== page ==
Filmmaker Laura Varela, raúlrsalinas, and the Poetry of Liberation

by    /  April 29, 2014  / No comments

raulrsalinas 1970s

Poet activist raúlrsalinas in the 1970s, after his release from prison. Photos courtesy of Laura Varela via raúlrsalinas personal archive.

Laura Varela didn’t always want to be a filmmaker, but after she left a painful youth in El Paso for classes in feminism and Chicano history at the University of Texas Austin, her world-view was radically altered. For one thing, at UT Austin she says she discovered Chicano film and “the power it had to raise a collective consciousness.” To that end, Varela’s first film, which profiled Herminia Tecíhtzin Enriquez, one of the founders of San Diego’s Chicano Park and premiered at Guadalupe Cultural Arts’ CineFestival 20 years ago, started a long line of historically- and socially-conscious work that includes the documentary As Long as I Remember: American Veteranos, and “Enlight-Tents”, with German artist Vaago Weiland, a site-specific public art installation at the Alamo.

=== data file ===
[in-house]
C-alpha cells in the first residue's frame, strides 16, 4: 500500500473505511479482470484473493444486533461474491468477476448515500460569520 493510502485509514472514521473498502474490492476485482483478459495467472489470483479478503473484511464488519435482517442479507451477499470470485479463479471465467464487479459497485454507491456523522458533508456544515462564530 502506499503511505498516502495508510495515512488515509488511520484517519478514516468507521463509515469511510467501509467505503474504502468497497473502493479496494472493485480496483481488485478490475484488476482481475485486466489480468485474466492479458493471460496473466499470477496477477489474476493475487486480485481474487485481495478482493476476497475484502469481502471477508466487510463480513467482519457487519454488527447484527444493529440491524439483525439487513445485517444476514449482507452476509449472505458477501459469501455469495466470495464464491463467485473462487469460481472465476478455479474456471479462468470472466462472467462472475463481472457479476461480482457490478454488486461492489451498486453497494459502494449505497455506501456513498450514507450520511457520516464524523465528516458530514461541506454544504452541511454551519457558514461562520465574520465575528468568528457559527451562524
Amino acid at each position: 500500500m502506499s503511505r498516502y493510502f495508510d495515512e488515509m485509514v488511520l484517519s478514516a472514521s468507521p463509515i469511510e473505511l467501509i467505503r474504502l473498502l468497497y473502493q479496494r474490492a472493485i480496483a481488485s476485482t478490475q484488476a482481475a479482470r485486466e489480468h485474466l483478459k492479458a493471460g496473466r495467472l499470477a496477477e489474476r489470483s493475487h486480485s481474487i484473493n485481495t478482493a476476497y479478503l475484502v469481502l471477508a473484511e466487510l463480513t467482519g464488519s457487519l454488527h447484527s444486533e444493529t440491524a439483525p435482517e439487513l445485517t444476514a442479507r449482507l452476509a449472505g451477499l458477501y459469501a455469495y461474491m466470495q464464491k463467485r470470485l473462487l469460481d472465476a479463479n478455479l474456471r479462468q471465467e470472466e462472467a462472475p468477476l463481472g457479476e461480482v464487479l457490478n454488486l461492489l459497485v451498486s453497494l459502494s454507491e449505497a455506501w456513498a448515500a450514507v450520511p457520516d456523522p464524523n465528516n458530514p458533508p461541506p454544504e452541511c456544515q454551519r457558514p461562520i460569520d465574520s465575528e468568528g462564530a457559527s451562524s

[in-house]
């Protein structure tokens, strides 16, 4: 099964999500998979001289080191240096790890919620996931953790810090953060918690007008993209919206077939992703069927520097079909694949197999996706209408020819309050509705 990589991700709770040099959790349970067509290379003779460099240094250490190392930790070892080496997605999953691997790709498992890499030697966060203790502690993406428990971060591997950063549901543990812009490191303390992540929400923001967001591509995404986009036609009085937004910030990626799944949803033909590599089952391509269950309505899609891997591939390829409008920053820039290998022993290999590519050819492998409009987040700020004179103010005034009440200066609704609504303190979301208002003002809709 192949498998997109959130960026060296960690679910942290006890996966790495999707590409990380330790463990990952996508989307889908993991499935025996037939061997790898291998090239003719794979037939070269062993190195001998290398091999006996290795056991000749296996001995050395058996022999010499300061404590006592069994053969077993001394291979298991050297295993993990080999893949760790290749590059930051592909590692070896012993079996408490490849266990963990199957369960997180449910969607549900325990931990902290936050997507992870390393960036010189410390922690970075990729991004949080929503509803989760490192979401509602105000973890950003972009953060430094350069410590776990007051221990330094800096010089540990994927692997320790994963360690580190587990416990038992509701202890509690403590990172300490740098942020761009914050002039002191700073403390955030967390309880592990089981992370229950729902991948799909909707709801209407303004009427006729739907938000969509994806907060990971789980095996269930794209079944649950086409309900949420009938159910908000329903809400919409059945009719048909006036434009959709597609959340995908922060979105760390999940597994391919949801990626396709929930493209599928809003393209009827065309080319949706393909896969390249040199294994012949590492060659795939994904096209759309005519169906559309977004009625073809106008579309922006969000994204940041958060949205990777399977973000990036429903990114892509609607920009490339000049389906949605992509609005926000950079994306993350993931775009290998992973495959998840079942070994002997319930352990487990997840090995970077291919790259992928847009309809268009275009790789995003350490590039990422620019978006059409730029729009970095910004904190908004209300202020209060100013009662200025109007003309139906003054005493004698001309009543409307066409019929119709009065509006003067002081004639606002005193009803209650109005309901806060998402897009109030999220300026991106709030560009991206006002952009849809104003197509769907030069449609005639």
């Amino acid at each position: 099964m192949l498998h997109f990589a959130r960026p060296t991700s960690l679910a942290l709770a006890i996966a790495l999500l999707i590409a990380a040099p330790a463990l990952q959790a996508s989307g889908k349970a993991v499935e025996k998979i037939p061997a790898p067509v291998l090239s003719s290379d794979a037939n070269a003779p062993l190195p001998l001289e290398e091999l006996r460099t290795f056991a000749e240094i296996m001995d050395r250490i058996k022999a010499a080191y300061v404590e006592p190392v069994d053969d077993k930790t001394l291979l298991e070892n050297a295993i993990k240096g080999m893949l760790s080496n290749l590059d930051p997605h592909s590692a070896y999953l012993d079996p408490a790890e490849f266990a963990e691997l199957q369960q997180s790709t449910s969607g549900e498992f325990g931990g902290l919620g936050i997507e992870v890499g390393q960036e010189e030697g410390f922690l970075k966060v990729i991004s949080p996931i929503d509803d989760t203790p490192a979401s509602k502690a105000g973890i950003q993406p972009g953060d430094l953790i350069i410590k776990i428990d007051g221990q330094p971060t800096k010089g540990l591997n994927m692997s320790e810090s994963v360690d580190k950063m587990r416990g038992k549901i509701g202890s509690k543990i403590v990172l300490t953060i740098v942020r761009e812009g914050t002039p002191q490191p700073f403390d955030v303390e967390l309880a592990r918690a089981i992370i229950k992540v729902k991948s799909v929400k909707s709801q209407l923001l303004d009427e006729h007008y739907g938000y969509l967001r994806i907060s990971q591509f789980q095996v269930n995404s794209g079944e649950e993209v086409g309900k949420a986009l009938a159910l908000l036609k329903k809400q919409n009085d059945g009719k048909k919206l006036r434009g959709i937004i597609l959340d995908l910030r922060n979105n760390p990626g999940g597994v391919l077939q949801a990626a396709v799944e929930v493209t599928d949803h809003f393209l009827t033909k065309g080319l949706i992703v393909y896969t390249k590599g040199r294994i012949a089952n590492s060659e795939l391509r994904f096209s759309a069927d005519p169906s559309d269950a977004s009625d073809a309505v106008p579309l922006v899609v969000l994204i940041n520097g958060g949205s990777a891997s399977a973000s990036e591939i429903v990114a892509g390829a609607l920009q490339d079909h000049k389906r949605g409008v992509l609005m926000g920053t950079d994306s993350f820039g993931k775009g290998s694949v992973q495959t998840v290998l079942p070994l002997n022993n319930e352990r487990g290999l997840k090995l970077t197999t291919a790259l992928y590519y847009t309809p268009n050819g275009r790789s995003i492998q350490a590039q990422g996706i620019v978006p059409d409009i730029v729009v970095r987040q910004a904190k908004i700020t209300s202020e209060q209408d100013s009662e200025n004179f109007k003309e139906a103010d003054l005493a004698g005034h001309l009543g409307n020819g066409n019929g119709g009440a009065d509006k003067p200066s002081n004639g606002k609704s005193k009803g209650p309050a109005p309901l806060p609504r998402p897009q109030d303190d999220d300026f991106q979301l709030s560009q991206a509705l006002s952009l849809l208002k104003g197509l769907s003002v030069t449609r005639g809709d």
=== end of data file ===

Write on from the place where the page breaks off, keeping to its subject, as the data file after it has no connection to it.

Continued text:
Austin, Texas is also where Varela met the subject of her current film-in-progress, raúlrsalinas and the Poetry of Liberation. When she met raúlrsalinas in the early 1990s, he was operating the Resistencia Bookstore, performing his vibrant, radical poetry, and running a writing program for at-risk youth. However, his life before Austin was a harrowing path of petty crime, imprisonment, and rebirth that lead to activism with communities as diverse as Native Americans in Seattle and Black Panthers in Kansas. Two years before his death in 2008, salinas asked Varela to produce a documentary on his life, officially recording the history of an important Chicano poet about whom little has been written. In the pre-release footage of raúlrsalinas and the Poetry of Liberation, which follows salinas from poetry readings to afternoon drives through his old barrio, Varela’s unadorned, hand-cam shots provide a sensitive, intimate view into the poet’s life.